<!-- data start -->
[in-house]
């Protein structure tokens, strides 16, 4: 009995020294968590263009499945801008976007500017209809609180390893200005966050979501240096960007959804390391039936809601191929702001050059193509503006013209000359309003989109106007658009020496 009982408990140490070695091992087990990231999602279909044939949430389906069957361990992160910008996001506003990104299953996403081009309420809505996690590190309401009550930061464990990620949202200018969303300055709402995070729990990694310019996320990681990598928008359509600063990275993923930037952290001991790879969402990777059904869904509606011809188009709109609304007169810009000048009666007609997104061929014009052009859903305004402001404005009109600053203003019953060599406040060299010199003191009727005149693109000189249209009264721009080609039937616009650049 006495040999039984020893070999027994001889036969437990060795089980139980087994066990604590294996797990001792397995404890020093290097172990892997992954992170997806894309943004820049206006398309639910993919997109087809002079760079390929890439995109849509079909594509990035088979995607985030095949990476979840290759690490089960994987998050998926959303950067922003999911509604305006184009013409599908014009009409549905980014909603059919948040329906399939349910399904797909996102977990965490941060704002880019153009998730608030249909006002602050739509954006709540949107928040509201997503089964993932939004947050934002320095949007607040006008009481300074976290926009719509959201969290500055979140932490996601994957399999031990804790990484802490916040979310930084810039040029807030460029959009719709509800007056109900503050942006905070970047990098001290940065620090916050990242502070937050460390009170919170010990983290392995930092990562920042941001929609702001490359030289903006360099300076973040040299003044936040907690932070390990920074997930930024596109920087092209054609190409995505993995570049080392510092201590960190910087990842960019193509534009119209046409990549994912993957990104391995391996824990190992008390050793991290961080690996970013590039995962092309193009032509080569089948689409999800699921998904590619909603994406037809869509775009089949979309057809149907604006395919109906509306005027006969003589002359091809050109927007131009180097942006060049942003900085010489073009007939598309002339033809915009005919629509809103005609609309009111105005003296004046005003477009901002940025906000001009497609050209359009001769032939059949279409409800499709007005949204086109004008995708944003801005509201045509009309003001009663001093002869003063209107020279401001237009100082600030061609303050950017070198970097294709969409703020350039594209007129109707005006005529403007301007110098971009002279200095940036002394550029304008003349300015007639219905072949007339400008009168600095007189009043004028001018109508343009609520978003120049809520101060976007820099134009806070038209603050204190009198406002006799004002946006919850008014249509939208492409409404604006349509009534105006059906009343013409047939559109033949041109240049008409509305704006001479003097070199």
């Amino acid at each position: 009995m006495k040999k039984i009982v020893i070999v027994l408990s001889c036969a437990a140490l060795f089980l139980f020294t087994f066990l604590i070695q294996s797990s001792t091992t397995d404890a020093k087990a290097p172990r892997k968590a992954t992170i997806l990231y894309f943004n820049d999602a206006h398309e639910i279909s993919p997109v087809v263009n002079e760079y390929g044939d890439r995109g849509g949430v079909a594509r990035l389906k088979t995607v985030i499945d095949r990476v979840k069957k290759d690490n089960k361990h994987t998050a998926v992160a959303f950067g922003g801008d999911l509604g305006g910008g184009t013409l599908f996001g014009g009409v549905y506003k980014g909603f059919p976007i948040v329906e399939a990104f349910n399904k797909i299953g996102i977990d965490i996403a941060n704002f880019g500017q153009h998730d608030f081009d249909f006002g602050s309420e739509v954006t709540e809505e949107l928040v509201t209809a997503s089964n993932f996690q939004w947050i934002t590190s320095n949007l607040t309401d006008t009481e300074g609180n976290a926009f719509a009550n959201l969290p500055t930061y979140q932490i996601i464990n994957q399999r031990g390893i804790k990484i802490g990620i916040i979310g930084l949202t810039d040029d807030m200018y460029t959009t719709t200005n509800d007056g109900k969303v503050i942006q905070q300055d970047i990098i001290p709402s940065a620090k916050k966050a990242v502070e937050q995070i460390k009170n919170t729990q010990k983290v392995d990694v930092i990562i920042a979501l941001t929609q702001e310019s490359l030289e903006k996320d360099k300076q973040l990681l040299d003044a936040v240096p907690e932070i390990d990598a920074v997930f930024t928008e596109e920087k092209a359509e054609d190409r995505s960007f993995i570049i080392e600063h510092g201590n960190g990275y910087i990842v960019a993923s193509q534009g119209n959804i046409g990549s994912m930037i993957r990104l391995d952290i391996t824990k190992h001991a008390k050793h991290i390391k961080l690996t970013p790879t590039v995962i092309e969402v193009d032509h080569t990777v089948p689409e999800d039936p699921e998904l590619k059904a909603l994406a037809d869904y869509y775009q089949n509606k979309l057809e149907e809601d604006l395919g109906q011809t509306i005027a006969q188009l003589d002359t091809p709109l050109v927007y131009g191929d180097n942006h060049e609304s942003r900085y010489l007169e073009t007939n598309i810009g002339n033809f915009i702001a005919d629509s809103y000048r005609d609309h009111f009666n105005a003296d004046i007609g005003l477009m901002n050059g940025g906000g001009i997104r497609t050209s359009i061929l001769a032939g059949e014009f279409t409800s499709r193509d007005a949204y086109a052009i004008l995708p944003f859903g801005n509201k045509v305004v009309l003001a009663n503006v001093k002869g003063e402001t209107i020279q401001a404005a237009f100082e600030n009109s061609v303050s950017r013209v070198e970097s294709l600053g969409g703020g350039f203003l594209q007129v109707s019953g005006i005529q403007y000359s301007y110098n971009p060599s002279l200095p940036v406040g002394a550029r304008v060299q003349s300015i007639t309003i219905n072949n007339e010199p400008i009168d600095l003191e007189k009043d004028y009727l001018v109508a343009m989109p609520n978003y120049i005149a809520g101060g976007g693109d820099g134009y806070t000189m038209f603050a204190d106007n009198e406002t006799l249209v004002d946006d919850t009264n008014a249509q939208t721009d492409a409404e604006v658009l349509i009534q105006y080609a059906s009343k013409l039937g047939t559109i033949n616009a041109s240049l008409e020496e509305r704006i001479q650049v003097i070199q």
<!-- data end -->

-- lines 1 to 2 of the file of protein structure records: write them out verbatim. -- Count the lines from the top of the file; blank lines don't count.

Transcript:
[in-house]
């Protein structure tokens, strides 16, 4: 009995020294968590263009499945801008976007500017209809609180390893200005966050979501240096960007959804390391039936809601191929702001050059193509503006013209000359309003989109106007658009020496 009982408990140490070695091992087990990231999602279909044939949430389906069957361990992160910008996001506003990104299953996403081009309420809505996690590190309401009550930061464990990620949202200018969303300055709402995070729990990694310019996320990681990598928008359509600063990275993923930037952290001991790879969402990777059904869904509606011809188009709109609304007169810009000048009666007609997104061929014009052009859903305004402001404005009109600053203003019953060599406040060299010199003191009727005149693109000189249209009264721009080609039937616009650049 006495040999039984020893070999027994001889036969437990060795089980139980087994066990604590294996797990001792397995404890020093290097172990892997992954992170997806894309943004820049206006398309639910993919997109087809002079760079390929890439995109849509079909594509990035088979995607985030095949990476979840290759690490089960994987998050998926959303950067922003999911509604305006184009013409599908014009009409549905980014909603059919948040329906399939349910399904797909996102977990965490941060704002880019153009998730608030249909006002602050739509954006709540949107928040509201997503089964993932939004947050934002320095949007607040006008009481300074976290926009719509959201969290500055979140932490996601994957399999031990804790990484802490916040979310930084810039040029807030460029959009719709509800007056109900503050942006905070970047990098001290940065620090916050990242502070937050460390009170919170010990983290392995930092990562920042941001929609702001490359030289903006360099300076973040040299003044936040907690932070390990920074997930930024596109920087092209054609190409995505993995570049080392510092201590960190910087990842960019193509534009119209046409990549994912993957990104391995391996824990190992008390050793991290961080690996970013590039995962092309193009032509080569089948689409999800699921998904590619909603994406037809869509775009089949979309057809149907604006395919109906509306005027006969003589002359091809050109927007131009180097942006060049942003900085010489073009007939598309002339033809915009005919629509809103005609609309009111105005003296004046005003477009901002940025906000001009497609050209359009001769032939059949279409409800499709007005949204086109004008995708944003801005509201045509009309003001009663001093002869003063209107020279401001237009100082600030061609303050950017070198970097294709969409703020350039594209007129109707005006005529403007301007110098971009002279200095940036002394550029304008003349300015007639219905072949007339400008009168600095007189009043004028001018109508343009609520978003120049809520101060976007820099134009806070038209603050204190009198406002006799004002946006919850008014249509939208492409409404604006349509009534105006059906009343013409047939559109033949041109240049008409509305704006001479003097070199």